Bhattacharyya creates unique sound, expands repertoire

Coppell+High+School+junior+Rith+Bhattacharyya+creates+and+releases+rap+songs+on+Spotify%2C+Soundcloud+and+Apple+Music.+His+latest+song%2C+%E2%80%9CRocket+Jumpboost+2.0%E2%80%9D+came+out+on+Sept.+8+and+his+next+album%2C+XV+Tapes%2C+comes+out+in+October.

Charlotte Vanyo

Coppell High School junior Rith Bhattacharyya creates and releases rap songs on Spotify, Soundcloud and Apple Music. His latest song, “Rocket Jumpboost 2.0” came out on Sept. 8 and his next album, XV Tapes, comes out in October.

Shivi Sharma, CHS9 Editor

On his 13th birthday, Coppell High School junior Rith Bhattacharyya’s parents bought him a music software program kickstarting a desire to develop his own sound by making and sharing music.

That desire hasn’t stopped since. 

“I’d say [my music style] sounds like R&B, and I rap over it, so it’s a mesh of those two,” Bhattacharyya said. “I wanted to have my own sound that I’m aspiring to create and have other people listen to, because I want to create a feeling of happiness or sadness inside them.” 

Bhattacharyya released his first song, “Rocket Jumpboost”, on his Soundcloud account in 2018. Since then, he has released two albums, Black Box and Painted, and 11 single tracks on his Soundcloud, Apple Music and Spotify accounts. 

Before he released his music, Bhattacharyya’s freshman brother Vedant was his main source of feedback.    

“[In the beginning], I would help critique his music and tell him to change it up or switch up the beat,” Vedant said. “His music ability has definitely developed over time. With good equipment and more experience, it’s safe to say it’s gotten a lot better with his lyrics and beats.”

Neveah Jones
Coppell High School junior Rith Bhattacharyya has been rapping since he was 13 and releases his music on Spotify, Soundcloud and Apple Music. His latest song, “Rocket Jumpboost 2.0” came out on Sept. 8 and his next album, XV Tapes, comes out in October.

Bhattacharyya’s music allows him to collaborate with others, including artists attending CHS and the Indigos, a group of three Flower Mound High School juniors. Connected by a mutual friend, the musicians have collaborated on songs “Crew” and “game over”.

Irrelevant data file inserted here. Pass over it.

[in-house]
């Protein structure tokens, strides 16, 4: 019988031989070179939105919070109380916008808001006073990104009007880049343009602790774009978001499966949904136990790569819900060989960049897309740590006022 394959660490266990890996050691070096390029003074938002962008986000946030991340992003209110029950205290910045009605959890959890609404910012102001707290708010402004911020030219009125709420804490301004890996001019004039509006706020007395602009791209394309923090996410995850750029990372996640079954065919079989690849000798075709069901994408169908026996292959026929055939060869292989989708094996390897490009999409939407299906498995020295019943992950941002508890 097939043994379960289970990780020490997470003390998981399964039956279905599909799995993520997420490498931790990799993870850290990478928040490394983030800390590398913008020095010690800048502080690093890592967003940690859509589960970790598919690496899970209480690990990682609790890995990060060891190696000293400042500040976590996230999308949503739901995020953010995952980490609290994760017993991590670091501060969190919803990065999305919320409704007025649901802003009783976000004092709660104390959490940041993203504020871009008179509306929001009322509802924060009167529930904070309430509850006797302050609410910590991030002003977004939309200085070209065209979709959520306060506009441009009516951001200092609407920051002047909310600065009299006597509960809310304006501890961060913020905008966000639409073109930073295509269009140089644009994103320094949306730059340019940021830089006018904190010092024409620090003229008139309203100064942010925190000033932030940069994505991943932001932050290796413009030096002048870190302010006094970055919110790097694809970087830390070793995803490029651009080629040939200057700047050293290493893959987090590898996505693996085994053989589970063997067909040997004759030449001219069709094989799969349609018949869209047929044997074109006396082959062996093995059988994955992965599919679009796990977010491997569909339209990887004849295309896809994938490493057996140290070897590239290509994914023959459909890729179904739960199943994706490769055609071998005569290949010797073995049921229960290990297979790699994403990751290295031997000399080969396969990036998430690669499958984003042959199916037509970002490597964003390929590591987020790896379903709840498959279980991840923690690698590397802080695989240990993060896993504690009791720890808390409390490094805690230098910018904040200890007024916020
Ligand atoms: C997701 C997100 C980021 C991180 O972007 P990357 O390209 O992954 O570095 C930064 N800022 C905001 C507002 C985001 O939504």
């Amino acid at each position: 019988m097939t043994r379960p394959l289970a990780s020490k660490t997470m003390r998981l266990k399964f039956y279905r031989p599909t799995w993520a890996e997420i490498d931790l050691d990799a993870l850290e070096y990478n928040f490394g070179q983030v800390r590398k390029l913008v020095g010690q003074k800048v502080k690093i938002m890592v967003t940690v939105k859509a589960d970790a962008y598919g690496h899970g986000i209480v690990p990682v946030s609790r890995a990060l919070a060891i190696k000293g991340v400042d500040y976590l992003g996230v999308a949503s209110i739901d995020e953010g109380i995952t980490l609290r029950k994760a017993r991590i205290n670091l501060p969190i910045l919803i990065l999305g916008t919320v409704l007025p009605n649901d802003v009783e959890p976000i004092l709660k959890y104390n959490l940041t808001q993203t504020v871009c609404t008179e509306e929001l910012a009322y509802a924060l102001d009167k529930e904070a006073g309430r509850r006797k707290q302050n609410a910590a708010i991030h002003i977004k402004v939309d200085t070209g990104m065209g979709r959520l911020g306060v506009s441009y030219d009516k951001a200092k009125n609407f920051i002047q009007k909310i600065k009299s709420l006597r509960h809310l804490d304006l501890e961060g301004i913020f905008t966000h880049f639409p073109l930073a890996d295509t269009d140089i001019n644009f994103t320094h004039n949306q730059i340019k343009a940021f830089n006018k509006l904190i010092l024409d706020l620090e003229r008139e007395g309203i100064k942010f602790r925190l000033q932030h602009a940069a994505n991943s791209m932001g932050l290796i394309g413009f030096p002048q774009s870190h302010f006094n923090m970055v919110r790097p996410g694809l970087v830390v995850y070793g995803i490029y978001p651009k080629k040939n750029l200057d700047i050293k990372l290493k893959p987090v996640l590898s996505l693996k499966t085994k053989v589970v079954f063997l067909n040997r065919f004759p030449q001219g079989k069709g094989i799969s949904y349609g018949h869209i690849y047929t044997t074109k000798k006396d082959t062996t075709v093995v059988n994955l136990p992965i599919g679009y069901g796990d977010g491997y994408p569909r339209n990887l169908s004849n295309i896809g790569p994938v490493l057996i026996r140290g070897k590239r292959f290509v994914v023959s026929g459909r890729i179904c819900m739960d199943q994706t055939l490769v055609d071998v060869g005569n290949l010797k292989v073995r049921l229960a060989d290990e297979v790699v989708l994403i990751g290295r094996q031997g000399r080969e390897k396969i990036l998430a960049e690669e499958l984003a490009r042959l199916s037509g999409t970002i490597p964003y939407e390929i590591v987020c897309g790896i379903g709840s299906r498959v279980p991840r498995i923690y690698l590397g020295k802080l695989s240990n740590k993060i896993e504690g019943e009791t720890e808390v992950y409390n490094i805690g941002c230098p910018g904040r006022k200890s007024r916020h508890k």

“One day in July, I decided to go to their house and record a couple songs, and we formed a good friendship off of that,” Bhattacharyya said. “‘Crew’ was a fun one to make. We were really having a great time that day.”

Currently, school and cross-country team commitments leave little time for Bhattacharyya to make music, but on weekends and holidays he is able to continue putting together a song where he left off. 

He always begins with the beat, layering basses and synths with a software called FL Studio 20 until he strikes an emotional tone, which he then builds his hook and lyrics around. The process is more experimental than formulaic: a verse here, some freestyling there, until the song takes shape. 

“Sometimes I create projects out of my experiences that reflect where I am at a certain point in time and the kinds of things I’m hearing at the moment,” Bhattacharyya said. “There was this one song I created, ‘cut ties’, about one of my friends, now ex. She was putting me in a bunch of situations I didn’t want to be in, and I created a song off of that.”

The deeper meanings behind his lyrics are what truly define music for Bhattacharyya. 

“I always think whenever you have a work of art, a play, a song, a drama, you always want to have a hidden meaning behind it,” he said. “If you have something where you know not everyone’s going to get it and you’re OK with that, then you’ve really done the work.”

If you have something where you know not everyone’s going to get it and you’re OK with that, then you’ve really done the work.”

— Rith Bhattacharyya

Bhattacharyya makes his cover art using Photoshop, drawing from the song’s title and its overall aesthetic. He then releases his music to public platforms through an application called Rootnote. Releasing his music publically allows him to promote songs and obtain instant feedback through social media. 

“It’s a pretty decent process, especially for a high school rapper,” CHS junior Jonathan Le said. “[I have good memories of] all the times his songs come out – Sunday night, 9 p.m. I’m usually one of the first people to listen to them and my mom [as well].”

Moving forward, Bhattacharyya hopes to continue developing his style and skills, and making his work accessible to more listeners. 

“I want there to be a project where I’m flawlessly happy with it and it’s able to gain some traction with a larger audience outside of the friends I have,” Bhattacharyya said. “I think of music as an expression. It’s really to let my emotions out [and] if people like it, it’s a win-win.”

Bhattacharyya released his new single, “Rocket Jumpboost 2.0,” on Sept. 8. His next album, XV Tapes, has been in the works since July and will release in October. 

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